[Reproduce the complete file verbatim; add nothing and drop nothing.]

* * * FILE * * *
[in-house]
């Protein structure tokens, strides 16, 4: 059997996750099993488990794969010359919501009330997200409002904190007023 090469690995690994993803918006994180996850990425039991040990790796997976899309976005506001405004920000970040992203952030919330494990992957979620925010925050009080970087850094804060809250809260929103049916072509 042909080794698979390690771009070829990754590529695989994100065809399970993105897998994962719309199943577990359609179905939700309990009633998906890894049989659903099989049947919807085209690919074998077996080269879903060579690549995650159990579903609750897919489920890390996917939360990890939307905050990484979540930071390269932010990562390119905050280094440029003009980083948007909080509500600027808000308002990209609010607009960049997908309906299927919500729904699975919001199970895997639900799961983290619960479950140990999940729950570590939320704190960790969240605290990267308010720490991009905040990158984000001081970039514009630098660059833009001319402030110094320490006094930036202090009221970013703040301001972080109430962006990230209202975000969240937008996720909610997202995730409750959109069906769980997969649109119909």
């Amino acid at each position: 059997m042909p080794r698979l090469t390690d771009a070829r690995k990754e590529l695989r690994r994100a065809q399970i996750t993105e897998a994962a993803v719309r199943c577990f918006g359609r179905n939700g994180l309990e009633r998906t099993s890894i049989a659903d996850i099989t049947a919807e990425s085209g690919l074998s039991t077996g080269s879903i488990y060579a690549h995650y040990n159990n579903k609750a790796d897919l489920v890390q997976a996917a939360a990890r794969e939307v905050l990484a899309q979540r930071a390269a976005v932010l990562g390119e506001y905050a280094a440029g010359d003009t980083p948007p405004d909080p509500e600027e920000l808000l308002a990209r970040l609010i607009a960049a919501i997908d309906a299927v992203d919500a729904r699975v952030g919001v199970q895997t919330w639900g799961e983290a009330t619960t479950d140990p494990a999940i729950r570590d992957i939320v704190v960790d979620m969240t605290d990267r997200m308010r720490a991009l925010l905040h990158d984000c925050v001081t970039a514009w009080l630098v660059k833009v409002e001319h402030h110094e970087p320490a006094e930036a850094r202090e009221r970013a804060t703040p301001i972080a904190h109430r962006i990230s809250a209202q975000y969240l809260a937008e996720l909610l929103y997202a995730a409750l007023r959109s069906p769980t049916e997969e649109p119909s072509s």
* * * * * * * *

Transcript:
[in-house]
């Protein structure tokens, strides 16, 4: 059997996750099993488990794969010359919501009330997200409002904190007023 090469690995690994993803918006994180996850990425039991040990790796997976899309976005506001405004920000970040992203952030919330494990992957979620925010925050009080970087850094804060809250809260929103049916072509 042909080794698979390690771009070829990754590529695989994100065809399970993105897998994962719309199943577990359609179905939700309990009633998906890894049989659903099989049947919807085209690919074998077996080269879903060579690549995650159990579903609750897919489920890390996917939360990890939307905050990484979540930071390269932010990562390119905050280094440029003009980083948007909080509500600027808000308002990209609010607009960049997908309906299927919500729904699975919001199970895997639900799961983290619960479950140990999940729950570590939320704190960790969240605290990267308010720490991009905040990158984000001081970039514009630098660059833009001319402030110094320490006094930036202090009221970013703040301001972080109430962006990230209202975000969240937008996720909610997202995730409750959109069906769980997969649109119909």
């Amino acid at each position: 059997m042909p080794r698979l090469t390690d771009a070829r690995k990754e590529l695989r690994r994100a065809q399970i996750t993105e897998a994962a993803v719309r199943c577990f918006g359609r179905n939700g994180l309990e009633r998906t099993s890894i049989a659903d996850i099989t049947a919807e990425s085209g690919l074998s039991t077996g080269s879903i488990y060579a690549h995650y040990n159990n579903k609750a790796d897919l489920v890390q997976a996917a939360a990890r794969e939307v905050l990484a899309q979540r930071a390269a976005v932010l990562g390119e506001y905050a280094a440029g010359d003009t980083p948007p405004d909080p509500e600027e920000l808000l308002a990209r970040l609010i607009a960049a919501i997908d309906a299927v992203d919500a729904r699975v952030g919001v199970q895997t919330w639900g799961e983290a009330t619960t479950d140990p494990a999940i729950r570590d992957i939320v704190v960790d979620m969240t605290d990267r997200m308010r720490a991009l925010l905040h990158d984000c925050v001081t970039a514009w009080l630098v660059k833009v409002e001319h402030h110094e970087p320490a006094e930036a850094r202090e009221r970013a804060t703040p301001i972080a904190h109430r962006i990230s809250a209202q975000y969240l809260a937008e996720l909610l929103y997202a995730a409750l007023r959109s069906p769980t049916e997969e649109p119909s072509s």